I recently moved out of Southern California. I love the ala carte way of buying coverage. My two sports I am willing to pay for include LBSU sports and Dodger baseball. I get ESPN+ and Hulu included with my Verizon subscription, so I am really delighted with the variety of LB sports I can watch on it. Since I am not out of market, I picked up a MLB.TV season package about 5 weeks ago for the Dodgers for $49, this lets me watch most Dodger games. For other TV, I have a $14 Netflix subscription. Overall, this is way cheaper than the $150/month was paying for cable before I cut the cord.
I recall a time, not so many years ago, when LB had 4-5 televised games a year in basketball and if you wanted to watch anything else, you had to attend. I still recall when they were playing away games, getting in my car and driving to a local hilltop where I could get the weak, static filled radio signal to listen to a game.
None of this is perfect, but I am happier to pay for what I want instead of paying for multiple subscriptions I don't want. I am delighted to be able to watch dozens of games a month, and not just men's basketball (I like to watch WVB, WBB, baseball and MVB too) Of course, the bundle is cheaper than the ala carte price if you want all of the options. But, it is still available from my local cable company.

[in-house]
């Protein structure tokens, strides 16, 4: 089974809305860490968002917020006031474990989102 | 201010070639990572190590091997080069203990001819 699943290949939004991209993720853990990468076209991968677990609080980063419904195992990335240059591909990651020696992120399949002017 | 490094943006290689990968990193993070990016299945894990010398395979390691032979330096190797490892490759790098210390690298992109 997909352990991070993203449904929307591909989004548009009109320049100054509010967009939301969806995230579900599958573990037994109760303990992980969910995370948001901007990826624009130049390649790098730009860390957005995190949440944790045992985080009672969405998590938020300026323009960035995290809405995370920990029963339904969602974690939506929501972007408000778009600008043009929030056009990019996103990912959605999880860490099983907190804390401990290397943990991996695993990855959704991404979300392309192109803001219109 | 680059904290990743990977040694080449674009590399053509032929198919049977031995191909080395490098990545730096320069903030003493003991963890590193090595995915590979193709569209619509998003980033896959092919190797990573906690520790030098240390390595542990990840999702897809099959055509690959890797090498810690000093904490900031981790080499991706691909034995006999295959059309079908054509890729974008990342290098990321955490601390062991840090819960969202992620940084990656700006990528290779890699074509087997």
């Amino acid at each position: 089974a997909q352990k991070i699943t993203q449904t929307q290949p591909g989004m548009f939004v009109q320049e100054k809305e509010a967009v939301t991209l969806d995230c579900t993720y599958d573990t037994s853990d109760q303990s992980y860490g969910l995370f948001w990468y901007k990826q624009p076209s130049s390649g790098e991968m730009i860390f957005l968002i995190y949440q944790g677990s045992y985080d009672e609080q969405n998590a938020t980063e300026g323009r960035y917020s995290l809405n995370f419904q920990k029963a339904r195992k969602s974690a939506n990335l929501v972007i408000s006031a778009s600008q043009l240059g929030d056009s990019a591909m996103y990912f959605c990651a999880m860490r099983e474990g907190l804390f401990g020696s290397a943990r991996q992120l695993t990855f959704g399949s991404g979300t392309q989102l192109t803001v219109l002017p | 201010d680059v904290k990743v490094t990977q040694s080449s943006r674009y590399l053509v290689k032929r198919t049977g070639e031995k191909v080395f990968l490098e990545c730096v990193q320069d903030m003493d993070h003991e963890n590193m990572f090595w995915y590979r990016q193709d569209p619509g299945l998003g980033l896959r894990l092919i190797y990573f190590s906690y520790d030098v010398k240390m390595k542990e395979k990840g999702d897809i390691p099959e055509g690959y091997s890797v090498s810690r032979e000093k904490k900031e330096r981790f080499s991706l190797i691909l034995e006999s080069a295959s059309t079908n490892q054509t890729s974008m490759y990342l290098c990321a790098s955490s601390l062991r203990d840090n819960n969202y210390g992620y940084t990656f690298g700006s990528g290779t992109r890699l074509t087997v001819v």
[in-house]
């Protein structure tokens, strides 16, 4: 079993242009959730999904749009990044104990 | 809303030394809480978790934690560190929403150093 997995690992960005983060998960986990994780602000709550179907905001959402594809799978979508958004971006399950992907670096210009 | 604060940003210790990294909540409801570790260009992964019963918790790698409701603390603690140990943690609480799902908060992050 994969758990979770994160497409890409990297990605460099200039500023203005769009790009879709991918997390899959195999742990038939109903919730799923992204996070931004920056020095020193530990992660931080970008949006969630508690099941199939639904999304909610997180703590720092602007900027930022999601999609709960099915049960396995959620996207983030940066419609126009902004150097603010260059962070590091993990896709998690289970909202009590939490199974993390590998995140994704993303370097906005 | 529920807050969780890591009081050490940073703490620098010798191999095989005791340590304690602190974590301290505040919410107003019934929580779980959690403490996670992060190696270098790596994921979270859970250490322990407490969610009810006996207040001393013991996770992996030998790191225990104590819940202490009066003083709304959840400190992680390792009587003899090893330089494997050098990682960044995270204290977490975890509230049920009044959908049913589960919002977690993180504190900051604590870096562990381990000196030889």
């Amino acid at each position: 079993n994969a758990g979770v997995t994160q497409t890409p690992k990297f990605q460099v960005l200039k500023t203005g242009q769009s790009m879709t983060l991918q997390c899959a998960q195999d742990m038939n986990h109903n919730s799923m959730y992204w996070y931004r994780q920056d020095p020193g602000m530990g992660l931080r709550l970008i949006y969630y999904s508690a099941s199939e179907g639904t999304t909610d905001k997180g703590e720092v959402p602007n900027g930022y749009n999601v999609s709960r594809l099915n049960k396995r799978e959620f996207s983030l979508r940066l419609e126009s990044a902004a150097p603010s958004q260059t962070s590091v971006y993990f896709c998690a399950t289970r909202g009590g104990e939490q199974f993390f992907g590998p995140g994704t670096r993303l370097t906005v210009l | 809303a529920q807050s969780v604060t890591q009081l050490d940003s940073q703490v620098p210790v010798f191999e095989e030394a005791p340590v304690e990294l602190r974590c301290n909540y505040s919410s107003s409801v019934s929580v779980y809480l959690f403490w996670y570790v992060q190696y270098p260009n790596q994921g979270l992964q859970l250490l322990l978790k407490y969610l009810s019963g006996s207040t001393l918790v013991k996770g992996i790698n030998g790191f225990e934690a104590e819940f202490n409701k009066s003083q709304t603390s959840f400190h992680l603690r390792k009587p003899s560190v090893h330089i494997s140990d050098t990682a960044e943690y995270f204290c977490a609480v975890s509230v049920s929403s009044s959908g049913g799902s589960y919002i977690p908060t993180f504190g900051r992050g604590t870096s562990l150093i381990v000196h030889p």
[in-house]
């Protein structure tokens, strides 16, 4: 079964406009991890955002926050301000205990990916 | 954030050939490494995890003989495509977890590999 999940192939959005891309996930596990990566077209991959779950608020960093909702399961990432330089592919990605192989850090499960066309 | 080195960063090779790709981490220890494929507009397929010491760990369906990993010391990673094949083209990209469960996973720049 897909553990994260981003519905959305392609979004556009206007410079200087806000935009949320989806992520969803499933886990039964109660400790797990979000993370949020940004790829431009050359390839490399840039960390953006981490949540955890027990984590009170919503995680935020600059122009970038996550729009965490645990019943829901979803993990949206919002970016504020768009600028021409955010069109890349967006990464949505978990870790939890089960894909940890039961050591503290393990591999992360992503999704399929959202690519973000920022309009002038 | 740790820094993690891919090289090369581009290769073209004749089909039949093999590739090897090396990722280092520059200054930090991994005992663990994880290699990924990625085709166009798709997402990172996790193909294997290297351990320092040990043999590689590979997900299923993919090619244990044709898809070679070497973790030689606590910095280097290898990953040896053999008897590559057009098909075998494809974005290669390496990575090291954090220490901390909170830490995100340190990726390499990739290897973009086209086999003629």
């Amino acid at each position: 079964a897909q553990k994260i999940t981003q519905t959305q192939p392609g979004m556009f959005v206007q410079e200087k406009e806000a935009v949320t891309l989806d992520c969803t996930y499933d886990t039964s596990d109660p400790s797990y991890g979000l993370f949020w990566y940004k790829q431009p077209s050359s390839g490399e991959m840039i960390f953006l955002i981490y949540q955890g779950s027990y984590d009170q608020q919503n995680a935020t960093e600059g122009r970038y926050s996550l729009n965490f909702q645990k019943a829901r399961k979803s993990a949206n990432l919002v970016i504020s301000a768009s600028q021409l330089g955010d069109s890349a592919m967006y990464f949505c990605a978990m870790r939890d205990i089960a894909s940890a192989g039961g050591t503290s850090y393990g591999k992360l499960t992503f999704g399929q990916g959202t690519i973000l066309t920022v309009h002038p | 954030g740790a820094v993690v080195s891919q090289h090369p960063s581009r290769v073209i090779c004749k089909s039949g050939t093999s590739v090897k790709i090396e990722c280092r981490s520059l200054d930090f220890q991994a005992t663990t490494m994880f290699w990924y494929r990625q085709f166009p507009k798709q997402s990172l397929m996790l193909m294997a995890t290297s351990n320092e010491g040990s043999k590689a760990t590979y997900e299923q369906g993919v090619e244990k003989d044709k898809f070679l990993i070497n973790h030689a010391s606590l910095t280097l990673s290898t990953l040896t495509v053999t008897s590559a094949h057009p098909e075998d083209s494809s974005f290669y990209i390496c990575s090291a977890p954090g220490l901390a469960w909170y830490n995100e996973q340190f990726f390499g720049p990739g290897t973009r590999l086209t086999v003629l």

Problem is last year many games that were to be televised on espn+ did not happen. Also if you are a fan of sports aside from LBSU sports you will have to subscribe to multiple streaming services. Yesterday i heard the nfl is already creating their own.
Also some streaming services offer sites with ads and sites for same programning without ads. The option without ads is more expensive.
For college sports most conferences will have their own streaming services. Each will charge separately.
This will all end up being way more expensive than cable.